The Iliad, tr. by mr. Pope. [With notes partly by W. Broome. Preceded by] An essay on ... Homer [by T. Parnell].
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Achilles action Ajax ancient appears arms army battel beauty blood bold brave calls character chariot chief combate daring dart death Diomed divine dreadful earth enemy engage Euftathius eyes facred faid fall fame fate father fays fear feems fhall fide field fierce fight fire firft flames fome force fpear fpeech fuch fury gates gives glory Gods Grecian Greece Greeks ground hand heav'n Hector heroes himſelf Homer honour Iliad imagination immortal Jove Juno Jupiter King light manner Mars means mighty mind Minerva mortal natural o'er obferve occafion paffage Pallas Paris particular perfons plain poem Poet pow'r race rage remark ſhall thefe theſe thing thofe thoſe thou thought thro tranflated trembling Trojan Troy turn Tydides Venus Virgil walls warrior whofe whole wife wound
Page 237 - O'er Heaven's clear azure spreads her sacred light, When not a breath disturbs the deep serene, And not a cloud o'ercasts the solemn scene ; Around her throne the vivid planets roll, And stars unnumber'd gild the glowing pole, O'er the dark trees a yellower verdure shed, And tip with silver...
Page 113 - Like leaves on trees the race of man is found, Now green in youth, now withering on the ground ; Another race the following spring supplies, They fall successive, and successive rise: So generations in their course decay, So flourish these, when those are past away.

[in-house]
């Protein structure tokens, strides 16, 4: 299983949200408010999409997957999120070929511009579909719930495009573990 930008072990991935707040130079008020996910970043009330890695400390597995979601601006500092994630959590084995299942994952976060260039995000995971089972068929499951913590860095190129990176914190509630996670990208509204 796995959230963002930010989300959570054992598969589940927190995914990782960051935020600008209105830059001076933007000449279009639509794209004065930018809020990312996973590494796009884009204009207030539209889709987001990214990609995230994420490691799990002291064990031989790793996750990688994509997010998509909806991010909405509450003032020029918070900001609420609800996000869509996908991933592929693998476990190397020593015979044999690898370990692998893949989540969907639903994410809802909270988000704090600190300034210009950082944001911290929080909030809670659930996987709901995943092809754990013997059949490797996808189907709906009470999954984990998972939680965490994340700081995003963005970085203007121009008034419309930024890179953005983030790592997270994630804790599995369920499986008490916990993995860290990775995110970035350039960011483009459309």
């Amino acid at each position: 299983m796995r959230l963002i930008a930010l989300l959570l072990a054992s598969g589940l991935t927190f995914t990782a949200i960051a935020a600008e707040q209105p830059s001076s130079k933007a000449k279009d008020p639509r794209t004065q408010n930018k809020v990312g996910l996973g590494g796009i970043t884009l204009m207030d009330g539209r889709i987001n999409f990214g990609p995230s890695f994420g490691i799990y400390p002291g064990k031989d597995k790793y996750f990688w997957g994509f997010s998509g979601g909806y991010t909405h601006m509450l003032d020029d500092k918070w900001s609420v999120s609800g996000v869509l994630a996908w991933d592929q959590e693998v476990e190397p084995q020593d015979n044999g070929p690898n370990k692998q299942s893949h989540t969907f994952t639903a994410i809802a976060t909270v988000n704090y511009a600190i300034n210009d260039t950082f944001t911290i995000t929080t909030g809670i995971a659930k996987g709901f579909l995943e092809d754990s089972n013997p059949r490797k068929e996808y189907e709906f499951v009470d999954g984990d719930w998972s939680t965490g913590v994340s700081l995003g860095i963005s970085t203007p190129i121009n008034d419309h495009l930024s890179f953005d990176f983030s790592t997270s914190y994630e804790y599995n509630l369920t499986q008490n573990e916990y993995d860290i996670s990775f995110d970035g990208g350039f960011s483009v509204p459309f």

Page 196 - Thunderer down to earth. Ye strive in vain! If I but stretch this hand, I heave the gods, the ocean, and the land; I fix the chain to great Olympus
Page 141 - And placed the beaming helmet on the ground; Then kiss'd the child, and, lifting high in air, Thus to the gods preferr'da father's prayer: "O thou!
Page 122 - And draw new spirits from the generous bowl; Spent as thou art with long laborious fight, The brave defender of thy country's right." "Far hence be Bacchus' gifts; (the chief rejoin'd;) Inflaming wine, pernicious to mankind, Unnerves the limbs, and dulls the noble mind.
Page 210 - All famed in war, and dreadful hand to hand. Be mindful of the wreaths your arms have won, Your great forefathers' glories, and your own. Heard ye the voice of Jove ? Success and fame Await on Troy, on Greece eternal shame.
Page 143 - No hostile hand can antedate my doom, Till fate condemns me to the silent tomb. Fix'd is the term to all the race of earth, And such the hard condition of our birth : No force can then resist, no flight can save ; All sink alike, the fearful and the brave.
Page 237 - Eye the blue vault, and bless the useful light. So many flames before proud Ilion blaze, And lighten glimm'ring Xanthus with their rays : The long reflections of the distant fires Gleam on the walls, and tremble on the spires.
Page 124 - The recreant warrior hear the voice of Fame. Oh would kind earth the hateful wretch embrace, That pest of Troy, that ruin of our race ! Deep to the dark abyss might he descend, Troy yet should flourish, and my sorrows end.
Page 195 - Join all, and try th' omnipotence of Jove : Let down our golden everlasting chain, Whose strong embrace holds heaven, and earth, and main : Strive all, of mortal and immortal birth, To drag, by this, the Thunderer down to earth : Ye strive in vain ! If I but stretch this hand, I heave...